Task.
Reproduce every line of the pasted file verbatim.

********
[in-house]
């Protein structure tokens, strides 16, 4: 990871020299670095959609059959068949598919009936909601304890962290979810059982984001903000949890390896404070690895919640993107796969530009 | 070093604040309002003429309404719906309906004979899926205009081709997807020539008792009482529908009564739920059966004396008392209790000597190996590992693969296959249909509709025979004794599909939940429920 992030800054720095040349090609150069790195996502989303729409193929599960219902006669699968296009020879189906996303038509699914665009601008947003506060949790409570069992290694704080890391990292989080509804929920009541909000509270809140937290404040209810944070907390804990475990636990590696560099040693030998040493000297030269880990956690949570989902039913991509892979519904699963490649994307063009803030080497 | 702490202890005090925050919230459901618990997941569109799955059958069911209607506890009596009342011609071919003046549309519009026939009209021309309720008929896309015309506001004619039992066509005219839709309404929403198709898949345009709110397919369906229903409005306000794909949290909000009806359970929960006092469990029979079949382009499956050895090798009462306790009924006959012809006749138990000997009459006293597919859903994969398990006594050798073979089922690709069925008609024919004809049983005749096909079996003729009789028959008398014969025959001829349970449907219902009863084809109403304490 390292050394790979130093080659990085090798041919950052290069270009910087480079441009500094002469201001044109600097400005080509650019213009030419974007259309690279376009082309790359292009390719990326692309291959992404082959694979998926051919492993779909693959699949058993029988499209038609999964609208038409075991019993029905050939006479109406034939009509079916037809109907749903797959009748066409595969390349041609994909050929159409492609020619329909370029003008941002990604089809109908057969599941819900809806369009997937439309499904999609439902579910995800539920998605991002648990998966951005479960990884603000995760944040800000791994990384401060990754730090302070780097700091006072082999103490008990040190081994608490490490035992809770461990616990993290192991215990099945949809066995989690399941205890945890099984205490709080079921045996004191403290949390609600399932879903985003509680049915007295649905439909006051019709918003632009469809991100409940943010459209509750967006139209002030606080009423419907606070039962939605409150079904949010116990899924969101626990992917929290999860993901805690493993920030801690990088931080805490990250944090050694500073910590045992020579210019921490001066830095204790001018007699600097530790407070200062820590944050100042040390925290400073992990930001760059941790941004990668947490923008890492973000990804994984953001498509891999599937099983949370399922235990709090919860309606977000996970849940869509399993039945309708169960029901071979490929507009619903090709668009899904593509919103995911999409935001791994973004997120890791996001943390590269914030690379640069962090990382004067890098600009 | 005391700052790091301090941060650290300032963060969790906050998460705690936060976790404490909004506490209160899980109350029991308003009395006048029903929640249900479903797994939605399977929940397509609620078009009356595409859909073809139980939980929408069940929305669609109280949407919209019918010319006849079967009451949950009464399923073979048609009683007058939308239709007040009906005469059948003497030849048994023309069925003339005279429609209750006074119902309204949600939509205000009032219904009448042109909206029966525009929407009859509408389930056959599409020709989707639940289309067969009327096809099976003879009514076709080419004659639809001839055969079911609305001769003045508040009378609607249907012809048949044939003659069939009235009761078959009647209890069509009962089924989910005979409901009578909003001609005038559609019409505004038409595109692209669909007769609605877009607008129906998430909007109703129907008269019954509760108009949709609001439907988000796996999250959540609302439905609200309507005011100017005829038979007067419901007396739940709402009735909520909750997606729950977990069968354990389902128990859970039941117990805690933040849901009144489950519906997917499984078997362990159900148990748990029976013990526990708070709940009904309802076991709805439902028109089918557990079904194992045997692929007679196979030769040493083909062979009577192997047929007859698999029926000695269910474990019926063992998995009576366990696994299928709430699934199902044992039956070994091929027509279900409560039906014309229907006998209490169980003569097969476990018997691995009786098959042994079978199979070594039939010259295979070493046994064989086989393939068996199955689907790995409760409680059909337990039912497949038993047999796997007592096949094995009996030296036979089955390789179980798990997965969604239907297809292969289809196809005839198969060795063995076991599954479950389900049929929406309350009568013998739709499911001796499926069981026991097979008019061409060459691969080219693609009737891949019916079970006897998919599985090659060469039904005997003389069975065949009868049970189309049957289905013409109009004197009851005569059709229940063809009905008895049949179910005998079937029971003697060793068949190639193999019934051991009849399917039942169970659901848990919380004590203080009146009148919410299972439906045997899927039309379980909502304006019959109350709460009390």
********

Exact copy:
[in-house]
């Protein structure tokens, strides 16, 4: 990871020299670095959609059959068949598919009936909601304890962290979810059982984001903000949890390896404070690895919640993107796969530009 | 070093604040309002003429309404719906309906004979899926205009081709997807020539008792009482529908009564739920059966004396008392209790000597190996590992693969296959249909509709025979004794599909939940429920 992030800054720095040349090609150069790195996502989303729409193929599960219902006669699968296009020879189906996303038509699914665009601008947003506060949790409570069992290694704080890391990292989080509804929920009541909000509270809140937290404040209810944070907390804990475990636990590696560099040693030998040493000297030269880990956690949570989902039913991509892979519904699963490649994307063009803030080497 | 702490202890005090925050919230459901618990997941569109799955059958069911209607506890009596009342011609071919003046549309519009026939009209021309309720008929896309015309506001004619039992066509005219839709309404929403198709898949345009709110397919369906229903409005306000794909949290909000009806359970929960006092469990029979079949382009499956050895090798009462306790009924006959012809006749138990000997009459006293597919859903994969398990006594050798073979089922690709069925008609024919004809049983005749096909079996003729009789028959008398014969025959001829349970449907219902009863084809109403304490 390292050394790979130093080659990085090798041919950052290069270009910087480079441009500094002469201001044109600097400005080509650019213009030419974007259309690279376009082309790359292009390719990326692309291959992404082959694979998926051919492993779909693959699949058993029988499209038609999964609208038409075991019993029905050939006479109406034939009509079916037809109907749903797959009748066409595969390349041609994909050929159409492609020619329909370029003008941002990604089809109908057969599941819900809806369009997937439309499904999609439902579910995800539920998605991002648990998966951005479960990884603000995760944040800000791994990384401060990754730090302070780097700091006072082999103490008990040190081994608490490490035992809770461990616990993290192991215990099945949809066995989690399941205890945890099984205490709080079921045996004191403290949390609600399932879903985003509680049915007295649905439909006051019709918003632009469809991100409940943010459209509750967006139209002030606080009423419907606070039962939605409150079904949010116990899924969101626990992917929290999860993901805690493993920030801690990088931080805490990250944090050694500073910590045992020579210019921490001066830095204790001018007699600097530790407070200062820590944050100042040390925290400073992990930001760059941790941004990668947490923008890492973000990804994984953001498509891999599937099983949370399922235990709090919860309606977000996970849940869509399993039945309708169960029901071979490929507009619903090709668009899904593509919103995911999409935001791994973004997120890791996001943390590269914030690379640069962090990382004067890098600009 | 005391700052790091301090941060650290300032963060969790906050998460705690936060976790404490909004506490209160899980109350029991308003009395006048029903929640249900479903797994939605399977929940397509609620078009009356595409859909073809139980939980929408069940929305669609109280949407919209019918010319006849079967009451949950009464399923073979048609009683007058939308239709007040009906005469059948003497030849048994023309069925003339005279429609209750006074119902309204949600939509205000009032219904009448042109909206029966525009929407009859509408389930056959599409020709989707639940289309067969009327096809099976003879009514076709080419004659639809001839055969079911609305001769003045508040009378609607249907012809048949044939003659069939009235009761078959009647209890069509009962089924989910005979409901009578909003001609005038559609019409505004038409595109692209669909007769609605877009607008129906998430909007109703129907008269019954509760108009949709609001439907988000796996999250959540609302439905609200309507005011100017005829038979007067419901007396739940709402009735909520909750997606729950977990069968354990389902128990859970039941117990805690933040849901009144489950519906997917499984078997362990159900148990748990029976013990526990708070709940009904309802076991709805439902028109089918557990079904194992045997692929007679196979030769040493083909062979009577192997047929007859698999029926000695269910474990019926063992998995009576366990696994299928709430699934199902044992039956070994091929027509279900409560039906014309229907006998209490169980003569097969476990018997691995009786098959042994079978199979070594039939010259295979070493046994064989086989393939068996199955689907790995409760409680059909337990039912497949038993047999796997007592096949094995009996030296036979089955390789179980798990997965969604239907297809292969289809196809005839198969060795063995076991599954479950389900049929929406309350009568013998739709499911001796499926069981026991097979008019061409060459691969080219693609009737891949019916079970006897998919599985090659060469039904005997003389069975065949009868049970189309049957289905013409109009004197009851005569059709229940063809009905008895049949179910005998079937029971003697060793068949190639193999019934051991009849399917039942169970659901848990919380004590203080009146009148919410299972439906045997899927039309379980909502304006019959109350709460009390």